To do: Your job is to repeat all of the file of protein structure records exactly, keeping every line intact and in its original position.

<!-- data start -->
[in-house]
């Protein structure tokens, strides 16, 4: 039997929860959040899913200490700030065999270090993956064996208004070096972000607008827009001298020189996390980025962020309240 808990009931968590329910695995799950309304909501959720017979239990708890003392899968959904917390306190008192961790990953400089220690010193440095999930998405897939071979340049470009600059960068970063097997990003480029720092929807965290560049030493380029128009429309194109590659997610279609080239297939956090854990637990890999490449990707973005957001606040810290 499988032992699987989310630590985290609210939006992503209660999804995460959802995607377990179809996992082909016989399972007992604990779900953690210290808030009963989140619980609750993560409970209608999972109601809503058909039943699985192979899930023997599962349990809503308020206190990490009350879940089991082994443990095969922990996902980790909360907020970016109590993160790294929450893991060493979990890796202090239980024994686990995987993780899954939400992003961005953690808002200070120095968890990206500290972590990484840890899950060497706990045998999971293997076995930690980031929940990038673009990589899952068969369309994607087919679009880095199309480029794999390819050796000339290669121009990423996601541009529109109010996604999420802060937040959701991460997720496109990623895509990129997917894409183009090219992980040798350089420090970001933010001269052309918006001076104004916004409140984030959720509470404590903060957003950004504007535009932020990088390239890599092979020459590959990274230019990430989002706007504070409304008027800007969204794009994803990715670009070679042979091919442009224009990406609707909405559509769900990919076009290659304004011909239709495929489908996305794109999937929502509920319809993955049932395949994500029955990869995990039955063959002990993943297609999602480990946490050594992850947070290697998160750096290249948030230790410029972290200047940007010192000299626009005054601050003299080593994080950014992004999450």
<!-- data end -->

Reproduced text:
[in-house]
């Protein structure tokens, strides 16, 4: 039997929860959040899913200490700030065999270090993956064996208004070096972000607008827009001298020189996390980025962020309240 808990009931968590329910695995799950309304909501959720017979239990708890003392899968959904917390306190008192961790990953400089220690010193440095999930998405897939071979340049470009600059960068970063097997990003480029720092929807965290560049030493380029128009429309194109590659997610279609080239297939956090854990637990890999490449990707973005957001606040810290 499988032992699987989310630590985290609210939006992503209660999804995460959802995607377990179809996992082909016989399972007992604990779900953690210290808030009963989140619980609750993560409970209608999972109601809503058909039943699985192979899930023997599962349990809503308020206190990490009350879940089991082994443990095969922990996902980790909360907020970016109590993160790294929450893991060493979990890796202090239980024994686990995987993780899954939400992003961005953690808002200070120095968890990206500290972590990484840890899950060497706990045998999971293997076995930690980031929940990038673009990589899952068969369309994607087919679009880095199309480029794999390819050796000339290669121009990423996601541009529109109010996604999420802060937040959701991460997720496109990623895509990129997917894409183009090219992980040798350089420090970001933010001269052309918006001076104004916004409140984030959720509470404590903060957003950004504007535009932020990088390239890599092979020459590959990274230019990430989002706007504070409304008027800007969204794009994803990715670009070679042979091919442009224009990406609707909405559509769900990919076009290659304004011909239709495929489908996305794109999937929502509920319809993955049932395949994500029955990869995990039955063959002990993943297609999602480990946490050594992850947070290697998160750096290249948030230790410029972290200047940007010192000299626009005054601050003299080593994080950014992004999450």